The little girl felt warm inside whenever her mother would say to her and her younger sister, “You are my two darlings with beautiful almond eyes.” So whenever they went to the grocery store, the little girl would make sure to stop by the large bin which held the almonds and smile when she saw their familiar shape.
“Beverly loves Martin, Martin loves Beverly,” they squealed with laughter, pointing, “ Look they have the same eyes, they could be twins!” That was the first time the girl became aware of her Asian-ness, her different-ness. And after that kindergarten day, Martin had a crush on the little girl until the 6th grade. And she could not understand, and her giggly girlfriends could not understand why she avoided the sweet, quiet boy who had her eyes.
“What did Wong say when Fong asked him if the wontons were ready? I Chink so.” – Ha ha ha her friend was laughing non-stop after she finished her joke. The lanky 13 year old girl, laughed half-heartedly. That was a new one. Chink. She felt red in her face. Still laughing, the other girl said, “I mean, you’re not one or anything, but isn’t that funny?” The lanky girl hurriedly nodded in agreement and forced another laugh, but inside she felt sorry for those ‘Chinks’ yet hated that ‘they’ were a part of her.
“Oh my god those Oriental people, who do they think they are just talking so loud in their annoying language. Don’t they know they are in America? They should just speak English!” The girl cringed but stayed silent. After all, her friend was saying this to her. Was her Taiwanese immigrant hard working dad really not welcome here? Were they known as ‘those people’ ‘those foreigners,’ or worse names to the American culture? But it’s our culture too, the girl thought. And being shunned by it was the worst thing.
“God I hate those radars,” the annoyed girl said to her sister, the bright yellow ticket in her hand as the policeman walked away. “Hey look at this. He checked the race box for ‘white’ her sister said. “Weird,” said the annoyed girl. That was weird. Didn’t he see her last name on her license? Well, she guessed he had a 50/50 chance anyway if he marked ‘white’ or ‘Asian.’ The girl became thoughtful. She thought to herself that the ethnicity box should be the ethnicity paragraph space – a place where she could write all of her frustrations and thoughts concerning her color. She knew from experience that one’s ethnicity or racial background was not just history or the past – it affected you throughout your life. She knew there was more to one’s color than a simple check mark.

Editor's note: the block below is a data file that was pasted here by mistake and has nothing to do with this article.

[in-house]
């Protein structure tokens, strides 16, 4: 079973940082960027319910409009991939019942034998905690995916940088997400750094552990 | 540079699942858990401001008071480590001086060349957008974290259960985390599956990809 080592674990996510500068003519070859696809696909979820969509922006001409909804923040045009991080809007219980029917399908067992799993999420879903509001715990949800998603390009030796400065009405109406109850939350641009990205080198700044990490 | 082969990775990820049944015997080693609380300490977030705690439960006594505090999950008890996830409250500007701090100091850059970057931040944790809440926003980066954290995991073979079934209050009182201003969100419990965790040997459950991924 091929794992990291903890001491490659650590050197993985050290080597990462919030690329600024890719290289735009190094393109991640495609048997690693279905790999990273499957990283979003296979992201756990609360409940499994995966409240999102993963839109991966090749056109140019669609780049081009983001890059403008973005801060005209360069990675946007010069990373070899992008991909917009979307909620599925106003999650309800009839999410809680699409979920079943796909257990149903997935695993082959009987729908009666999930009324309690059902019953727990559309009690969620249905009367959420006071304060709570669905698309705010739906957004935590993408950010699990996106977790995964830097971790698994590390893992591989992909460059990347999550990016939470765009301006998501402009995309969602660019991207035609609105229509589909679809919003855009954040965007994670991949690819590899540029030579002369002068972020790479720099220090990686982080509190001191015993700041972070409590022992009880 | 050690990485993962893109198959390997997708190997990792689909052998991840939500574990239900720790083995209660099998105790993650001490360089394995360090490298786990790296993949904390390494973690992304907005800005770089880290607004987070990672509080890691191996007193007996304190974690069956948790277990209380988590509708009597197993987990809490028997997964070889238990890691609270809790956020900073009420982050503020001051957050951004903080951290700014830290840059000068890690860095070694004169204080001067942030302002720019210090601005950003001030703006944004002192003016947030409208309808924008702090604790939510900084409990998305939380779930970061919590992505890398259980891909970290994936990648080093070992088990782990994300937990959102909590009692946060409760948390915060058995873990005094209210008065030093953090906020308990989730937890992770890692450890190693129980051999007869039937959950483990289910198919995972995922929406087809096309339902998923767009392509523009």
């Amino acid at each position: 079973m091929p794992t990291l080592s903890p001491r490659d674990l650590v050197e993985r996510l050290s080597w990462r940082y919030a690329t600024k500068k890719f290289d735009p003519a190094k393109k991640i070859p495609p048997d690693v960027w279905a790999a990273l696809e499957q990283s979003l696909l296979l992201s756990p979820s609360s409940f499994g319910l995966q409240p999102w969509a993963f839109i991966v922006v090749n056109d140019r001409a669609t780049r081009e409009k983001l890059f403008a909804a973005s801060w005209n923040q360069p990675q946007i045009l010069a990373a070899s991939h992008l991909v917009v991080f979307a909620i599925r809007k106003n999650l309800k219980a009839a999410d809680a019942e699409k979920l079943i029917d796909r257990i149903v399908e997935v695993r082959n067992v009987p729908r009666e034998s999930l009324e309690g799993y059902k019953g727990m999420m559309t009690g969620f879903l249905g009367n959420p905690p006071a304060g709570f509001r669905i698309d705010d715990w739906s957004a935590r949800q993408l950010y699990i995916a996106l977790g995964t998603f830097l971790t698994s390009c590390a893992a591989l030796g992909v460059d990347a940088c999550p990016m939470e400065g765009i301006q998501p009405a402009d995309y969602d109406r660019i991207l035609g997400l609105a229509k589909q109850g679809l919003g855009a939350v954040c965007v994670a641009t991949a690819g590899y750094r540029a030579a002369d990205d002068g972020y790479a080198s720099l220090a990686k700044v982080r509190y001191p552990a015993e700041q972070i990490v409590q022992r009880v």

The young college student knew why the little black girl in the book wanted blue eyes. The college student had wanted blond hair once. The memories of her own experiences as a half Asian half Caucasian girl extended from as far back as she could remember. The student understood the anguish which encompassed the lives of the black people in the book. She knew how a simple color could affect one’s life in every way. Her own experience was much less extreme compared with the experiences of the black people in the book who were born into situations from which they could not escape. She was lucky. She did not have to fear poverty or sickness or fear being “stuck” someplace in life without the hope of change. She did however know the aching want to belong. She knew anger and hostility towards oneself and simultaneously towards what one wanted to be. She knew from her experiences that evolving one’s racial identity was no small task.
💗Photo: Me and my beautiful Taiwanese Grandma.
#supportourasianbrothersandsisters #ourwordsmatter #putyourselfinanothersshoes #loveoneanother 🙏🏾💗